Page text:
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Bandwidth Monitoring

Measuring network load is an important ability for most IT departments. Getting an accurate measurement can be tricky. The three most common approaches to bandwidth measurement are:

1) SNMP data from the routers as represented by tools such as MRTG
2) Packet capture and aggregation via tools such as Ntop
3) Netflows data (Cisco) as represented by tools such as Flowscan

I'm only detailing three tools in this analysis - many more exist. They do all fall into one of the three methods described, so this should provide a broad overview of the various approaches.

MRTG

Overview: The Multi Router Traffic Grapher (MRTG) is a tool to monitor the traffic load on network-links. It collects its data via SNMP traps configured on the router (network-link). SNMP allows for the monitoring of various types of data such as Fan Speed, Machine Temperature, User Logins, Network Load, and much more. This makes MRTG very flexible and allows one installation to monitor multiple "sensors" and produce data (HTML graphs) of any type of SNMP data you can collect.

Home: http://people.ee.ethz.ch/~oetiker/webtools/mrtg/

Examples:
http://www.stat.ee.ethz.ch/mrtg/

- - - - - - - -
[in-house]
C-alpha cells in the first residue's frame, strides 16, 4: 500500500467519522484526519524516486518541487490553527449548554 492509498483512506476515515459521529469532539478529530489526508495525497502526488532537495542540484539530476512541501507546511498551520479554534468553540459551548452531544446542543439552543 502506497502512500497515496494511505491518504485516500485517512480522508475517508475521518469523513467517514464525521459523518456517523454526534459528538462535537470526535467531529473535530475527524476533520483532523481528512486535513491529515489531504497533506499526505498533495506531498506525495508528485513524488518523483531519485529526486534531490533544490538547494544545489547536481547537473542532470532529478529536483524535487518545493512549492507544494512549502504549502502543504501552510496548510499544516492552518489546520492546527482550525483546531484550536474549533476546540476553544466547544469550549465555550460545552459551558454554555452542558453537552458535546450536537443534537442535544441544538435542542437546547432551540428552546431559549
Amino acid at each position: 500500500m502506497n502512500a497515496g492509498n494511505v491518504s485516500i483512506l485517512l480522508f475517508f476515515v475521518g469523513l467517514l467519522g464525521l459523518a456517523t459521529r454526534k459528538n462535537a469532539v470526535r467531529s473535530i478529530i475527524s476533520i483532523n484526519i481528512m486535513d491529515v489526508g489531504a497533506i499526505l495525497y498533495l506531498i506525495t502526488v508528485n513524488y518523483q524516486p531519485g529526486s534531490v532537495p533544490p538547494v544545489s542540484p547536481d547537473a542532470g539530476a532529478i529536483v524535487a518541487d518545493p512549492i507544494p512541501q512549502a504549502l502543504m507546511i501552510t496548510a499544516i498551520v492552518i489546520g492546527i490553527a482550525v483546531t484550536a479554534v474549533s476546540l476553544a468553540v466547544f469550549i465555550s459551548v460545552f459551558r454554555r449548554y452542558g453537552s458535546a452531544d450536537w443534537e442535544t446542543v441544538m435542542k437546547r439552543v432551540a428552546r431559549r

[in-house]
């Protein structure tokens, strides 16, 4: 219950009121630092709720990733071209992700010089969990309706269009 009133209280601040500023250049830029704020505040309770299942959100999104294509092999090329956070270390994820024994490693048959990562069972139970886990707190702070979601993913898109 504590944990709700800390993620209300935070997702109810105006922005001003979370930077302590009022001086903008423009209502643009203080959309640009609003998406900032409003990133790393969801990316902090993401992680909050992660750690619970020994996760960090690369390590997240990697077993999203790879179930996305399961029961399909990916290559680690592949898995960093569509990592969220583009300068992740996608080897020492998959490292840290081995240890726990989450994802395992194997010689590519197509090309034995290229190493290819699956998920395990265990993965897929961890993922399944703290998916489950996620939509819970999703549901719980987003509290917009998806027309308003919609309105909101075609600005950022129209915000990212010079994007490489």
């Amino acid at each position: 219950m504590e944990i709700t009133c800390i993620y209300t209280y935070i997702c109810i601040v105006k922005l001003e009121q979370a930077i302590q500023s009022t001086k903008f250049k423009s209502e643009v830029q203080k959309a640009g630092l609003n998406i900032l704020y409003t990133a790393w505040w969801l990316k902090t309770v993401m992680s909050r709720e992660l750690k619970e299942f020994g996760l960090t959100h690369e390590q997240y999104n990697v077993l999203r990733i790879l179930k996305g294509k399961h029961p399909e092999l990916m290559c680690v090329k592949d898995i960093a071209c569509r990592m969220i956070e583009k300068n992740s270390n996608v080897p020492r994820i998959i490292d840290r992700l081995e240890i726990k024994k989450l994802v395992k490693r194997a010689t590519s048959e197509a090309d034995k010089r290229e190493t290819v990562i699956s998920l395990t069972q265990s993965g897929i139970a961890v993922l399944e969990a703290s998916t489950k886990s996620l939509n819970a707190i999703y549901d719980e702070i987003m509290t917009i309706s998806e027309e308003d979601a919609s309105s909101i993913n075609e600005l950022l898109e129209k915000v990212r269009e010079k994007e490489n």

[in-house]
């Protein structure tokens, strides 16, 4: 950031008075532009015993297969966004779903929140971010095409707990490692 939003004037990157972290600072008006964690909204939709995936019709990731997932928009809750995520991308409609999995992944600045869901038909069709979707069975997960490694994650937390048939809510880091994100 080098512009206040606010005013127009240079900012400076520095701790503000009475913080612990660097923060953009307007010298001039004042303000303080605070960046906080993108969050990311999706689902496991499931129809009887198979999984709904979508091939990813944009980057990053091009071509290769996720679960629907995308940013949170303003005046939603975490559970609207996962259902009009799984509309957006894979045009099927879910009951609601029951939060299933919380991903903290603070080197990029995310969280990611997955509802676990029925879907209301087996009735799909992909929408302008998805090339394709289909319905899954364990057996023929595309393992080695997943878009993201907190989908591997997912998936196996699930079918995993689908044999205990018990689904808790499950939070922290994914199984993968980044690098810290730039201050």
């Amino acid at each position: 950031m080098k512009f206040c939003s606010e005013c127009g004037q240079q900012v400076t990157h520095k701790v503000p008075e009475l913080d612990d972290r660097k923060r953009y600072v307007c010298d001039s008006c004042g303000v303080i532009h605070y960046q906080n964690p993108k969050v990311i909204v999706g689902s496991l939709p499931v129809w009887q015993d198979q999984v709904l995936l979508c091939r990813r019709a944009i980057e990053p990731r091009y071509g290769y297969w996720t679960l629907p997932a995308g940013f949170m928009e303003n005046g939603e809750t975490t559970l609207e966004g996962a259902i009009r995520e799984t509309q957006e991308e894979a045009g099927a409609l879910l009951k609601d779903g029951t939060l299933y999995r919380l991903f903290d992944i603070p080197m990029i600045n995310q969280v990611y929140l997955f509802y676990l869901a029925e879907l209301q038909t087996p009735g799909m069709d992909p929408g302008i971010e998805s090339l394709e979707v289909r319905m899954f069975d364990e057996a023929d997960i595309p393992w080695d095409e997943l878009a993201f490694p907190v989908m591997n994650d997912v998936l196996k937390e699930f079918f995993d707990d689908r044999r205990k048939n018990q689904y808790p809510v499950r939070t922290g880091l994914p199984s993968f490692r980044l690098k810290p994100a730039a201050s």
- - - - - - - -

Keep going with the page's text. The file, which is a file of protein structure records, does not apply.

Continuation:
http://www.menet.umn.edu/stats/mrtg-2.5.2/web/user-count.html

Disadvantage: MRTG's only weakness for bandwidth monitoring is its inability to aggregate traffic types by protocol. So although you can see that 5.3MB/sec is passing through a router, you cannot tell what the traffic is composed off.

Ntop

Overview: Ntop is a network traffic probe that shows the network usage. Ntop is based on libpcap and the ability to capture packets and aggregate data. This allows Ntop to overcome the main weakness of MRTG, because Ntop can break down traffic totals via Protocols, or IP, or any number of ways.

Home: http://www.ntop.org/ntop.html

Disadvantage: Ntop probes have to be placed on a hub or switch where the traffic you want to watch is flowing. Ntop has limited ability to split out data on subnets, which leads to the problem of having to place multiple probes around a network to be able to "at a glance" visualize network traffic. Ntop does provide filters (tcpdump style) but each filter you add creates more overhead for the probe, and on a fast network that can be a problem. Thus the biggest challenge with Ntop on a large network is probe placement.

Netflows (FlowScan)

Overview: Netflows is a feature of Cisco IOS that allows the exporting of routing data to a collector. Cisco, of course, provides a total solution built around this, but since we're interested in free solutions, I'll skip over that and go directly to FlowScan. FlowScan analyzes and reports on Internet Protocol (IP) flow data exported by routers. It's very much like MRTG except that, instead of SNMP, it is collecting Netflows which contain more detailed packet information, and thus allows protocol breakdown.

Home: http://www.caida.org/tools/utilities/flowscan/

Disadvantage: Since Netflows are a feature of Cisco IOS (version 12), you have to be using Cisco products to take advantage of this. I also would be concerned about the overhead this feature adds to an already busy router.

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